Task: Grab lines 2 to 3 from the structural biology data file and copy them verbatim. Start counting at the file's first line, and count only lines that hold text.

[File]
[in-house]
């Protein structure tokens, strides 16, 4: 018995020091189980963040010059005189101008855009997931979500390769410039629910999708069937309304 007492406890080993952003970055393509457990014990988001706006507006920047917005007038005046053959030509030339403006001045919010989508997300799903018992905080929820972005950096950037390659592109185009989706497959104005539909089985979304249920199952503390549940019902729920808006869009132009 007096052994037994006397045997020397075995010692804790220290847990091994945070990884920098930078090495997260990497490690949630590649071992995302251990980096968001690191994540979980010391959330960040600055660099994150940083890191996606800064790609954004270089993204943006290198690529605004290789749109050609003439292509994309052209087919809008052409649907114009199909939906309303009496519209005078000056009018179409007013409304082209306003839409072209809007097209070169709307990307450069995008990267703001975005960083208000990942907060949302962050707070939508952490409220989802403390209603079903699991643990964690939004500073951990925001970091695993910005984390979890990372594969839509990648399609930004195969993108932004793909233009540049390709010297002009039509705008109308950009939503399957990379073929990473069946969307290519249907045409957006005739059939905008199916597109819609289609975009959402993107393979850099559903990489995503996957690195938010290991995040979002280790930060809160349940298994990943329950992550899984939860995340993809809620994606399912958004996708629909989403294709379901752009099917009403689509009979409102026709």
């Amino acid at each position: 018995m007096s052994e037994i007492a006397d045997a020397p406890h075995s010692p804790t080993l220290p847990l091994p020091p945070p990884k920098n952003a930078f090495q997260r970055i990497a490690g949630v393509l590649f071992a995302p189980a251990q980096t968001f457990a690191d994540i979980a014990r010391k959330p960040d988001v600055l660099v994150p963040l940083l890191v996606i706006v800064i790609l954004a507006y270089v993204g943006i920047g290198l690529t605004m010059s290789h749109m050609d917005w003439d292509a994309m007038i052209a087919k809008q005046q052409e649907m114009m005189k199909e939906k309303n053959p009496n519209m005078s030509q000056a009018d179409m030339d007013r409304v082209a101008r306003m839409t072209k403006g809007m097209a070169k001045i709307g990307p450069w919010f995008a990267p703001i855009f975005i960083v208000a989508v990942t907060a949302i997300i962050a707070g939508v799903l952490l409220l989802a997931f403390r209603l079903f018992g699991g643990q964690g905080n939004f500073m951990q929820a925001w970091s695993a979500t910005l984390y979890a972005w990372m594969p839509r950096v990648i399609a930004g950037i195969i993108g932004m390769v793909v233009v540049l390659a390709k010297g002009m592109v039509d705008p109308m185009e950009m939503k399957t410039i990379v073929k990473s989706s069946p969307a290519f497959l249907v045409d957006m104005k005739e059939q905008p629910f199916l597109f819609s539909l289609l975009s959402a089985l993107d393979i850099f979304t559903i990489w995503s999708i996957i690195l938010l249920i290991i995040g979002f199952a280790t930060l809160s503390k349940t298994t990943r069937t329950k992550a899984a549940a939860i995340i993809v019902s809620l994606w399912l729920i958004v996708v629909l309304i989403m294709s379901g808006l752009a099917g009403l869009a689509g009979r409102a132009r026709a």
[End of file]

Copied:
């Protein structure tokens, strides 16, 4: 018995020091189980963040010059005189101008855009997931979500390769410039629910999708069937309304 007492406890080993952003970055393509457990014990988001706006507006920047917005007038005046053959030509030339403006001045919010989508997300799903018992905080929820972005950096950037390659592109185009989706497959104005539909089985979304249920199952503390549940019902729920808006869009132009 007096052994037994006397045997020397075995010692804790220290847990091994945070990884920098930078090495997260990497490690949630590649071992995302251990980096968001690191994540979980010391959330960040600055660099994150940083890191996606800064790609954004270089993204943006290198690529605004290789749109050609003439292509994309052209087919809008052409649907114009199909939906309303009496519209005078000056009018179409007013409304082209306003839409072209809007097209070169709307990307450069995008990267703001975005960083208000990942907060949302962050707070939508952490409220989802403390209603079903699991643990964690939004500073951990925001970091695993910005984390979890990372594969839509990648399609930004195969993108932004793909233009540049390709010297002009039509705008109308950009939503399957990379073929990473069946969307290519249907045409957006005739059939905008199916597109819609289609975009959402993107393979850099559903990489995503996957690195938010290991995040979002280790930060809160349940298994990943329950992550899984939860995340993809809620994606399912958004996708629909989403294709379901752009099917009403689509009979409102026709």
């Amino acid at each position: 018995m007096s052994e037994i007492a006397d045997a020397p406890h075995s010692p804790t080993l220290p847990l091994p020091p945070p990884k920098n952003a930078f090495q997260r970055i990497a490690g949630v393509l590649f071992a995302p189980a251990q980096t968001f457990a690191d994540i979980a014990r010391k959330p960040d988001v600055l660099v994150p963040l940083l890191v996606i706006v800064i790609l954004a507006y270089v993204g943006i920047g290198l690529t605004m010059s290789h749109m050609d917005w003439d292509a994309m007038i052209a087919k809008q005046q052409e649907m114009m005189k199909e939906k309303n053959p009496n519209m005078s030509q000056a009018d179409m030339d007013r409304v082209a101008r306003m839409t072209k403006g809007m097209a070169k001045i709307g990307p450069w919010f995008a990267p703001i855009f975005i960083v208000a989508v990942t907060a949302i997300i962050a707070g939508v799903l952490l409220l989802a997931f403390r209603l079903f018992g699991g643990q964690g905080n939004f500073m951990q929820a925001w970091s695993a979500t910005l984390y979890a972005w990372m594969p839509r950096v990648i399609a930004g950037i195969i993108g932004m390769v793909v233009v540049l390659a390709k010297g002009m592109v039509d705008p109308m185009e950009m939503k399957t410039i990379v073929k990473s989706s069946p969307a290519f497959l249907v045409d957006m104005k005739e059939q905008p629910f199916l597109f819609s539909l289609l975009s959402a089985l993107d393979i850099f979304t559903i990489w995503s999708i996957i690195l938010l249920i290991i995040g979002f199952a280790t930060l809160s503390k349940t298994t990943r069937t329950k992550a899984a549940a939860i995340i993809v019902s809620l994606w399912l729920i958004v996708v629909l309304i989403m294709s379901g808006l752009a099917g009403l869009a689509g009979r409102a132009r026709a």